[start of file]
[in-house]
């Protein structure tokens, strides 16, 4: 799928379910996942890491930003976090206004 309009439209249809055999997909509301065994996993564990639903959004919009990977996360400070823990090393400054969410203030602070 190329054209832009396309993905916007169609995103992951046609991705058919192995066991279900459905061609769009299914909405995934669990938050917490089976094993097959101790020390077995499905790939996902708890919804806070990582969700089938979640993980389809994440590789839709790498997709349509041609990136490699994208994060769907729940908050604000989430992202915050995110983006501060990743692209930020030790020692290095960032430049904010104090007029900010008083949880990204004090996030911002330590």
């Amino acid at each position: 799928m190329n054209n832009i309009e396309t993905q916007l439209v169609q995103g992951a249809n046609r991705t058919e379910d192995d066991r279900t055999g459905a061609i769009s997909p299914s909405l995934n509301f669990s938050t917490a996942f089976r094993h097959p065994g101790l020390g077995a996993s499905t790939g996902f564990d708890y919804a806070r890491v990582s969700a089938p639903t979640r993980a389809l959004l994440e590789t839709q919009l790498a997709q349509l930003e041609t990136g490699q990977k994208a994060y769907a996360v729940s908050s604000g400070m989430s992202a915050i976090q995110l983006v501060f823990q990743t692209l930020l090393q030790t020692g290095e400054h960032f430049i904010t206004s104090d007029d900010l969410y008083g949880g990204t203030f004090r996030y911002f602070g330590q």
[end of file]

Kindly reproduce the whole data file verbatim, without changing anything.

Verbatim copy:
[in-house]
């Protein structure tokens, strides 16, 4: 799928379910996942890491930003976090206004 309009439209249809055999997909509301065994996993564990639903959004919009990977996360400070823990090393400054969410203030602070 190329054209832009396309993905916007169609995103992951046609991705058919192995066991279900459905061609769009299914909405995934669990938050917490089976094993097959101790020390077995499905790939996902708890919804806070990582969700089938979640993980389809994440590789839709790498997709349509041609990136490699994208994060769907729940908050604000989430992202915050995110983006501060990743692209930020030790020692290095960032430049904010104090007029900010008083949880990204004090996030911002330590």
């Amino acid at each position: 799928m190329n054209n832009i309009e396309t993905q916007l439209v169609q995103g992951a249809n046609r991705t058919e379910d192995d066991r279900t055999g459905a061609i769009s997909p299914s909405l995934n509301f669990s938050t917490a996942f089976r094993h097959p065994g101790l020390g077995a996993s499905t790939g996902f564990d708890y919804a806070r890491v990582s969700a089938p639903t979640r993980a389809l959004l994440e590789t839709q919009l790498a997709q349509l930003e041609t990136g490699q990977k994208a994060y769907a996360v729940s908050s604000g400070m989430s992202a915050i976090q995110l983006v501060f823990q990743t692209l930020l090393q030790t020692g290095e400054h960032f430049i904010t206004s104090d007029d900010l969410y008083g949880g990204t203030f004090r996030y911002f602070g330590q």